These include paper, clothing, fuel, lubricants, detergents, cosmetics, paints, plastics and fiberboard. Imagine paper that does not cost the lives of hundred-year-old trees and does not require toxic chlorine bleaching. Imagine clean-burning fuel for our cars that does not foul our oceans and our air. Imagine plastics that, if not recycled, are biodegradable. It does not take too much imagination, because these products exist and are already being produced. But it will take overcoming inappropriate concepts, which brings me to the next fact:
HEMP AND MARIJUANA ARE NOT THE SAME THING.
Marijuana is smoked to get high. Hemp, on the other hand, is a non-psychoactive variety of Cannabis sativa which has less than 1% THC (the high-inducing ingredient in marijuana). Smoking a field of hemp would not get your dog high.
IT MAKES NO SENSE TO TRY TO GROW MARIJUANA IN HEMP FIELDS FOR SEVERAL REASONS.
First, hemp seeds are planted very close together. The resulting plants have little foliage and a hemp field is virtually impossible to walk through. (hemp is used as a natural fence in Europe.) A bushy marijuana plant would be easy to spot on the edge of a spindly-stalked hemp field.
Second, low-THC industrial hemp is genetically dominant over marijuana and cross-pollination would weaken the potency of any nearby marijuana.
Third, unless grown for seeds, industrial hemp is harvested before the plants begin flowering. Any marijuana plants in the field would be destroyed during the harvest, weeks before developing the high-potency buds sought by drug users.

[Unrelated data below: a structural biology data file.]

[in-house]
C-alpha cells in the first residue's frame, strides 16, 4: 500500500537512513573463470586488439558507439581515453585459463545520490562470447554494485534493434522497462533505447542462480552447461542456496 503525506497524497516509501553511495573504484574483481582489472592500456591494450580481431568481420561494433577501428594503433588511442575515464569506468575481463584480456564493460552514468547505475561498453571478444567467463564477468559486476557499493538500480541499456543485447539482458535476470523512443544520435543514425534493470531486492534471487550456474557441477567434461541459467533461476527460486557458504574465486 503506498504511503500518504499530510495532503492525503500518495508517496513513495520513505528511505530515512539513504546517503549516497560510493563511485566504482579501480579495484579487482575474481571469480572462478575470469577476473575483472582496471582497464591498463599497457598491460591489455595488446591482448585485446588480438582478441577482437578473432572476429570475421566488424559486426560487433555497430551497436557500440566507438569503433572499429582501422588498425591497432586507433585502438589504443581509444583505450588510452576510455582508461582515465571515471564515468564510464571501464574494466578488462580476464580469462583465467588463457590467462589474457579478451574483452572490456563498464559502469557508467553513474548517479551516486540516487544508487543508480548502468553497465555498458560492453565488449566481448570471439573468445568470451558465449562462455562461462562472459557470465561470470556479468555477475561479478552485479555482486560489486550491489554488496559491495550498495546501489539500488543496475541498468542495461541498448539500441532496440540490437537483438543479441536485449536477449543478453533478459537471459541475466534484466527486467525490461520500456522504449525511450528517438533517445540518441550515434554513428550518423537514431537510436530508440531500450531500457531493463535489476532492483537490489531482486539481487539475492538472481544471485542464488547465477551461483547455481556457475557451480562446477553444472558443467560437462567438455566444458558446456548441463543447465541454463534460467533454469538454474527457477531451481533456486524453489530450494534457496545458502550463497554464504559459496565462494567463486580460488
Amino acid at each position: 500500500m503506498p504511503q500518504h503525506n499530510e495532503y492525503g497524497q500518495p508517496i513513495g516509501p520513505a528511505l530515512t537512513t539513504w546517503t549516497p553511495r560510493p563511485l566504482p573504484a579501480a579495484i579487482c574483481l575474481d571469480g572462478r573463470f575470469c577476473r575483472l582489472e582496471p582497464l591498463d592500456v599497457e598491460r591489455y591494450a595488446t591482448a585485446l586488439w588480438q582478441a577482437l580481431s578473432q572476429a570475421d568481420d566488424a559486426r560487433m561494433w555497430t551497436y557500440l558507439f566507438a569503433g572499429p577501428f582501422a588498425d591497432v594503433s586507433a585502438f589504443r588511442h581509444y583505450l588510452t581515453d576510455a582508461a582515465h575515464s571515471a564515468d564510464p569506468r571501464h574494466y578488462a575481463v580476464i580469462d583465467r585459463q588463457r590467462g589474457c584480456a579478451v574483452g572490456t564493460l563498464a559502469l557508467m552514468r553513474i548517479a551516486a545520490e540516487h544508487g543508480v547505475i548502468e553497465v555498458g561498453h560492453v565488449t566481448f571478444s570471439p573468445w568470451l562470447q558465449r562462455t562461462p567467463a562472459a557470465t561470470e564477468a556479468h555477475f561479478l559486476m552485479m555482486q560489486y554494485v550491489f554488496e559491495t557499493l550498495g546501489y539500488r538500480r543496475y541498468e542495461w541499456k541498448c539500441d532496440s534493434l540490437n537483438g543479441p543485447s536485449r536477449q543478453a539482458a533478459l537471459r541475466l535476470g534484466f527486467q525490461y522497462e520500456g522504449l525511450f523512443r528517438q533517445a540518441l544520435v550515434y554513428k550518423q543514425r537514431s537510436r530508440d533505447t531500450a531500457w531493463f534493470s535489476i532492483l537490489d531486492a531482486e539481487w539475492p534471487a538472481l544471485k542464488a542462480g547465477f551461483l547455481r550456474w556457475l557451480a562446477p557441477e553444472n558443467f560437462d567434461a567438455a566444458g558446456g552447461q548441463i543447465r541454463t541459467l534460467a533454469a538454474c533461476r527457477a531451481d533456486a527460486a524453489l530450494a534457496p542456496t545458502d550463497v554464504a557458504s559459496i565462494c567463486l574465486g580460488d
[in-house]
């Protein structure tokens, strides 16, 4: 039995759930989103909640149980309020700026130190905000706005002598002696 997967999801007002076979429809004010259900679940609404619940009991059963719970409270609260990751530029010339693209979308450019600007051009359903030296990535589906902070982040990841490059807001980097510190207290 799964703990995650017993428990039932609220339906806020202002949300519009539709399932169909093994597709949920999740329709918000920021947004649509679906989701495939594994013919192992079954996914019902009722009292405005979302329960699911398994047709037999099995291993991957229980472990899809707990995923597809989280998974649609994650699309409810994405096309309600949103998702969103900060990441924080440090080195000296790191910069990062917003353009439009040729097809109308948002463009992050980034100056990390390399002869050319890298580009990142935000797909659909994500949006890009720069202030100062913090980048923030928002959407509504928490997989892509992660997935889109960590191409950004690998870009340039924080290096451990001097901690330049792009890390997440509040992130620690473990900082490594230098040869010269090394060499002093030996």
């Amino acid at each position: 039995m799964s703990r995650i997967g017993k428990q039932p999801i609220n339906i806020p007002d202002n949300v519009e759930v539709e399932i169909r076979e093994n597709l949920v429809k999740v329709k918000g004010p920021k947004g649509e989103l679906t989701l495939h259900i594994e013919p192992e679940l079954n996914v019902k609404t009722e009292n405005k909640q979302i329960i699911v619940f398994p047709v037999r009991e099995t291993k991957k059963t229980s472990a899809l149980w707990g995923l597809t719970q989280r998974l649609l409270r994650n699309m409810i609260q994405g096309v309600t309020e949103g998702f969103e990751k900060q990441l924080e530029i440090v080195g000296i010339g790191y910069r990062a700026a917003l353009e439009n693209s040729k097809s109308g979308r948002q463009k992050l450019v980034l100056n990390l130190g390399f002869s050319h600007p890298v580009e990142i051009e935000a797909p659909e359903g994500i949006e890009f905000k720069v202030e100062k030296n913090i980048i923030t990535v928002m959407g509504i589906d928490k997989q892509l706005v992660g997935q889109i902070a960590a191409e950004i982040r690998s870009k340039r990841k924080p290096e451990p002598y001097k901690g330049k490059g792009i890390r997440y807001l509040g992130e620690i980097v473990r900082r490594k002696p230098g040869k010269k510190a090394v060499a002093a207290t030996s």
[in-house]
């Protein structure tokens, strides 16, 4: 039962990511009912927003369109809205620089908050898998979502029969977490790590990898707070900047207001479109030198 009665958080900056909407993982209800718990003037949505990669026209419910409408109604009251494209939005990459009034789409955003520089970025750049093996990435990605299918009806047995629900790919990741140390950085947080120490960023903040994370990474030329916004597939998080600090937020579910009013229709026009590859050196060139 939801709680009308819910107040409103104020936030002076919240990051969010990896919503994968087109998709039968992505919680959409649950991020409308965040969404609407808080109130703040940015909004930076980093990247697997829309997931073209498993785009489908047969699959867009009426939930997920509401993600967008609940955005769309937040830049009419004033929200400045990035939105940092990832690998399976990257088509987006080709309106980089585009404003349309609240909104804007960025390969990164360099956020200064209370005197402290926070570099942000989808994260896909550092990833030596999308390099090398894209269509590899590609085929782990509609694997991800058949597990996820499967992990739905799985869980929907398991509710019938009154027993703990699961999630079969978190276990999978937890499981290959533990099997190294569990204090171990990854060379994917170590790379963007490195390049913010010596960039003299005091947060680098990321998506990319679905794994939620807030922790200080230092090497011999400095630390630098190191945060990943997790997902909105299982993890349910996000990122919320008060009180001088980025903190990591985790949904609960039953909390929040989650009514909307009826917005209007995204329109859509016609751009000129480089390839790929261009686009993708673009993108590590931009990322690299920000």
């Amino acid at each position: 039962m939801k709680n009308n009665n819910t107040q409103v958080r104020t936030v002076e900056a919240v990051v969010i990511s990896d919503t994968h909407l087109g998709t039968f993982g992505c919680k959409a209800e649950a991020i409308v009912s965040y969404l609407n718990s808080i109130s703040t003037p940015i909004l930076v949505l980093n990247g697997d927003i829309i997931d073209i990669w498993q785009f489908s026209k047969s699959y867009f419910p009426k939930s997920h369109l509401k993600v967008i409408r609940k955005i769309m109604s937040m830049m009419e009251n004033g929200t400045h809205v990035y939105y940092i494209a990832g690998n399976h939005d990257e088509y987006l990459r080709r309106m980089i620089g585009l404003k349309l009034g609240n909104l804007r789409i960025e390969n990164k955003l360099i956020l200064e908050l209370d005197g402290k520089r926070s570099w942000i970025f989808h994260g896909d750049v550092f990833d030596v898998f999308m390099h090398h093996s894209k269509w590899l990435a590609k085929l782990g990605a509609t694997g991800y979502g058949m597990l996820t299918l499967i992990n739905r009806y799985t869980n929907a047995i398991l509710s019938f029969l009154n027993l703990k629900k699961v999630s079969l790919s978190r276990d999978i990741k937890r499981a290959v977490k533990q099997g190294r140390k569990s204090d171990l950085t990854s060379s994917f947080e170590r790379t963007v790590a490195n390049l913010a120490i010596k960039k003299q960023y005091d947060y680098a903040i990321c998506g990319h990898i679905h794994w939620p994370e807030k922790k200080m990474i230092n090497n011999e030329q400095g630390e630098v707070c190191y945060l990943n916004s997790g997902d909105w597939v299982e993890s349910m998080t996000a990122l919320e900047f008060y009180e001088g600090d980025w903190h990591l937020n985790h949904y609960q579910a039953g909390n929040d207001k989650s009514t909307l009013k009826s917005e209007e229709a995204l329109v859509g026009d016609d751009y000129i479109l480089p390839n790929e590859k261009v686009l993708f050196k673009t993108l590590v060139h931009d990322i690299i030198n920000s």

And fourth, the hemp crop is inspected and tested while it is growing and any suspicious plants could be analyzed for THC content.
Finally, I feel it is very important to tell Deputy Yaeger that I do not consider her and the people she represents my enemy. Many times I have wished for a person like Yaeger, who stands up for what she believes in and fights for her children's future, to be a part of the industrial hemp renaissance.
Yaeger's circle of friends is strong and skillful. But my circle is also strong, energetic and not going away. Should we contribute to this sea of enmity, this taking sides and name-calling? Or should we perhaps sit down together over a meal and try to forge an understanding, a unified "we" that can deal with this issue intelligently and civilly.
Yaeger's desire to help kids stay away from drugs is admirable. I too am concerned for children and the world they will inherit.
That is why I desire to end worldwide dependence on wood-based paper, which costs the lives of billions of trees annually, 70% of which come from virgin forest.
I will be in Kentucky soon and look forward to sitting down with Yaeger and hearing her concerns and any suggestions she might have. In the meantime, please be fair to Cockrel. She too stands up for what she believes in and is working to make the future better for children. She deserves to be treated as such. (end)
WOODY HARRELSON, an actor, was arrested in June after he planted four hemp seeds during a visit to Kentucky to speak at the International Conference of Industrial Hemp. Harrelson's trial on the misdemeanor charge is scheduled for Oct. 25 in Lee County. He hopes the case will test the state law that makes no distinction between industrial hemp and marijuana.